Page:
Fasching Festivities, German Style

For the ten years I called Heidelberg, Germany home, I was lucky to have a bird’s-eye view when Fasching festivities took the university town by storm, as I’m sure they did today.

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Fasching, Germany’s equivalent to Mardi Gras or Carnaval, includes pre-Lenten activities celebrated between Epiphany and Ash Wednesday. My former apartment, housed on the fifth floor of an 18th-century building, offered the perfect spot to glimpse the crazy characters and floats as they passed by during the city’s annual Fasching parade.

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The parades usually took place on days that I had to work. Alas, when I returned to my Altstadt (old town) neighborhood shortly after the parade had plowed through, I found the streets adorned with confetti, streamers, and wrappers that hinted at the goodies that had been tossed from floats. Some years, unable to resist being part of the fun, I took a vacation day and watched as men dressed in medieval garb twirled flags bearing Heidelberg’s crest, and fluffy blue beings powdered the noses of onlookers (yours truly included), and men sported Pippy Longstocking-esque braids. Here’s to more memories…

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Photography & text © Tricia A. Mitchell. All Rights Reserved.

Published by Tricia A. Mitchell

Tricia A. Mitchell is a freelance writer and photographer. Born in Europe but raised in the United States, she has lived in Valletta, Malta; Heidelberg, Germany; and Split, Croatia. An avid globetrotter who has visited more than 65 countries, she has a penchant for off-season travel. Tricia has learned that travel’s greatest gift is not sightseeing, rather it is the interactions with people. Some of her most memorable experiences have been sharing a bottle of champagne with distant French cousins in Lorraine, learning how to milk goats in a sleepy Bulgarian village, and ringing in the Vietnamese New Year with a Hanoi family. She welcomes any opportunity to practice French and German, and she loves delving into a place’s history and artisanal food scene. A former education administrator and training specialist, Tricia has a bachelor’s degree in elementary education and a master’s degree in international relations. She and her husband, Shawn, married in the ruins of a snowy German castle. They’ve been known to escape winter by basing themselves in coastal Croatia or Southeast Asia. Her writing has appeared in Fodor’s Travel, Frommer’s, and International Living.

29 thoughts on “Fasching Festivities, German Style

  1. I really like the design of your blog, and love the header. Is this a new look? It’s very appealing…love it!

    Fasching looks like a great time. Wonderful pics!

    1. Hi Elisa, having devoted a bit of time tinkering with the design, your compliment means a lot. I guess you could call the re-design a premature spring cleaning of sorts, a desire to streamline things a bit, and fun with Photoshop. :)

      Fasching was always fun! This year, we celebrated Carnival in Croatia in a town decidedly smaller than Heidelberg, Germany, but nonetheless still with character.

      Thanks as always for dropping by.

    1. I never made it to the Black Forest during Fasching season, Andrew, but Cologne certainly offered a lot of fun madness. Where did you visit in the Black Forest? I used to live not far from there…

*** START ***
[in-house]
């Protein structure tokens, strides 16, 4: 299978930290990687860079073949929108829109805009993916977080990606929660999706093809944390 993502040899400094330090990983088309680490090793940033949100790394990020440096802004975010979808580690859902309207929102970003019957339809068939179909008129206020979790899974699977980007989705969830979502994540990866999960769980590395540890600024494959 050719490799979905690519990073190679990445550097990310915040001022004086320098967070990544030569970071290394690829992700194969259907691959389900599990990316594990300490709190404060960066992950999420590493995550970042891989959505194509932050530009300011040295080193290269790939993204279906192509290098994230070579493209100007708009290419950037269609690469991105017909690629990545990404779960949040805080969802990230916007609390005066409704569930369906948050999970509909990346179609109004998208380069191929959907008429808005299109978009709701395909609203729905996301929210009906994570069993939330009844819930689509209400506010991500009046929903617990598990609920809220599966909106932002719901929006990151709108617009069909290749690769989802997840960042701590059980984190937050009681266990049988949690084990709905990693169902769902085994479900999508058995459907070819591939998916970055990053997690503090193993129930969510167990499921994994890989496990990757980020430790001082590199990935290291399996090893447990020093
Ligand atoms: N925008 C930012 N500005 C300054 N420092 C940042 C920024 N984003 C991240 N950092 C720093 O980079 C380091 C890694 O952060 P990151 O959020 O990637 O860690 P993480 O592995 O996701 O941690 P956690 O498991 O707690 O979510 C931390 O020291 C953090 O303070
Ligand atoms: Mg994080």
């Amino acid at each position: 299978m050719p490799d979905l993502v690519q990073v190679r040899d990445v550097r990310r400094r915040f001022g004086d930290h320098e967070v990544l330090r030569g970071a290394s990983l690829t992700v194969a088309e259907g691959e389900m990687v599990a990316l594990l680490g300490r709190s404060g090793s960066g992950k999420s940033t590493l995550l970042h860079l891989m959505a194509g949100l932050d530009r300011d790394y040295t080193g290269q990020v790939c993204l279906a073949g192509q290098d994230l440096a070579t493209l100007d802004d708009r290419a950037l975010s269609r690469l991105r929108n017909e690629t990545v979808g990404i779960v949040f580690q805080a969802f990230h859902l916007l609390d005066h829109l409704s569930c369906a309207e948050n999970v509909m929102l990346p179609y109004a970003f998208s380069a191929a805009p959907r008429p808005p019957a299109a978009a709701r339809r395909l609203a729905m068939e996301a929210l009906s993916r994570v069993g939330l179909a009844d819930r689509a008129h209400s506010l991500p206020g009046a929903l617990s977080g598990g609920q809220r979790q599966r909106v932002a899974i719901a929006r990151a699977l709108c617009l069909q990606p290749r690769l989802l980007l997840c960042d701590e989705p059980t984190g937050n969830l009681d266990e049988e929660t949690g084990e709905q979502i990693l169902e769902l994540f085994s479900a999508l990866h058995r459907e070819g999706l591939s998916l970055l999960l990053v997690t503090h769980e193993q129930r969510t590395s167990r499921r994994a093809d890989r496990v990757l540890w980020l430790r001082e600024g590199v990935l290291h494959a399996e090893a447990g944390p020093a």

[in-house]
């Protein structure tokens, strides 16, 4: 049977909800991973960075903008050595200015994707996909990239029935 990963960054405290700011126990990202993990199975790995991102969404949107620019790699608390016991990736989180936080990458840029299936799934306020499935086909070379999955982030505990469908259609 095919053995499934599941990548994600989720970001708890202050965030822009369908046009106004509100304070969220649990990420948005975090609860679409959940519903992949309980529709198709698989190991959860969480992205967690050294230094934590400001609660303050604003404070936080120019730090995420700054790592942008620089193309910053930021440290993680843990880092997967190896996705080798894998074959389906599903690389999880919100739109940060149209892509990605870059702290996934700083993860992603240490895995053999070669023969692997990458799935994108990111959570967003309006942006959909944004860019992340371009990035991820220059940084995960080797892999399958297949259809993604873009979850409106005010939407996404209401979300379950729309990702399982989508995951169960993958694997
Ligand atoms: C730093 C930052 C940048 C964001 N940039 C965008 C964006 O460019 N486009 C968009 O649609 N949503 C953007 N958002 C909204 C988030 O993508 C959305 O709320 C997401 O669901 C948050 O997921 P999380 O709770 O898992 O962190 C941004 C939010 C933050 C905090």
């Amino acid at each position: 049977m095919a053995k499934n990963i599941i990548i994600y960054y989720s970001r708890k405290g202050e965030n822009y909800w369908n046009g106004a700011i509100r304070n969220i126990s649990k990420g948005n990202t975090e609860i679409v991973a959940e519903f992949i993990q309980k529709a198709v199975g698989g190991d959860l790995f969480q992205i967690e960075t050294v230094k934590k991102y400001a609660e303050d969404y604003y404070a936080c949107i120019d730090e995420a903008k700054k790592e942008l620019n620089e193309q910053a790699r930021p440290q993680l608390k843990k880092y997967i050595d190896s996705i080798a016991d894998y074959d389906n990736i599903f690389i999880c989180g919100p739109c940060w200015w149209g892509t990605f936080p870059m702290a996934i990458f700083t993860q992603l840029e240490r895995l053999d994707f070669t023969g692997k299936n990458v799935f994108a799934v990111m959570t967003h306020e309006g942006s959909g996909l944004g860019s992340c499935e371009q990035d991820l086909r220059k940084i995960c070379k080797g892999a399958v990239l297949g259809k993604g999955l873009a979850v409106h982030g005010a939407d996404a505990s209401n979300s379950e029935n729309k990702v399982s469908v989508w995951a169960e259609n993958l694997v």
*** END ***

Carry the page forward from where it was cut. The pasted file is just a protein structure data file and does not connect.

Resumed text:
1. We stayed one time in Baden-Baden and then twice in a nice hotel that I found in Rammersweier near Offenburg and we travelled as far south as Freiburg and as far north as Speyer.

      2. Many are familiar places to me, Andrew. In fact, my husband and I keep meaning to get back to Baden Baden, as we have a wedding gift certificate that we have yet to use there. I was only there once, but loved strolling the gardens. Such an elegant city!

    1. Thank you, Cornelia, or as they say here in Croatia, ‘hvala.’ :) When we do get back to Germany this summer, I look forward to exploring some of the places you’ve recommended – especially Mittenwald.

      1. Tricia, most probably I will be in germany too in the summer and of course spending some time in Garmisch to see my 101 years old aunt and my cousins. It will be some time in June, well maybe we cant meet somewhere around there. That would be fun.

  2. Heard so much about it, never been to one. Normally only the kids celebrated it at school. Now that they are no longer in German school, it sort of passed by unnoticed in our family. Thanks for sharing it…

  3. Wow this would be a sight to see! Here in PA, there is still a Fasnacht tradition, though the only evidence I’ve seen of it has been an overabundance of sugary donuts! I think it would be more fun if we had parades :)

    According to Wikipedia, the fasnacht donut was meant to empty the pantry of lard, sugar, fat, and butter before Lent begins, but somehow I doubt anyone around here actually follows that part of the tradition!

    Also, while you are a well established blogger and probably don’t need the awards, I wanted to let you know I nominated you for the Sisterhood of the World Blogger Award to share your excellent blog with others. In fact, the person who nominated me has an alliterative blog name, so yours was the first blog I thought to nominate!

    1. Jen, I enjoyed reading the details you shared about PA’s Fasnacht tradition. In Bavaria, where we were staying these past months, we had a lot of Krapfen sightings at the bakeries and grocery stores. Those sugary donuts looked so tasty, alas I only eat gluten-free goodies so I had to abstain. I suspect the PA tradition has the same origins?

      Finally, I’m very flattered by your very kind nomination and recognition, Jen! I shall look forward to connecting with the other nominees. :)

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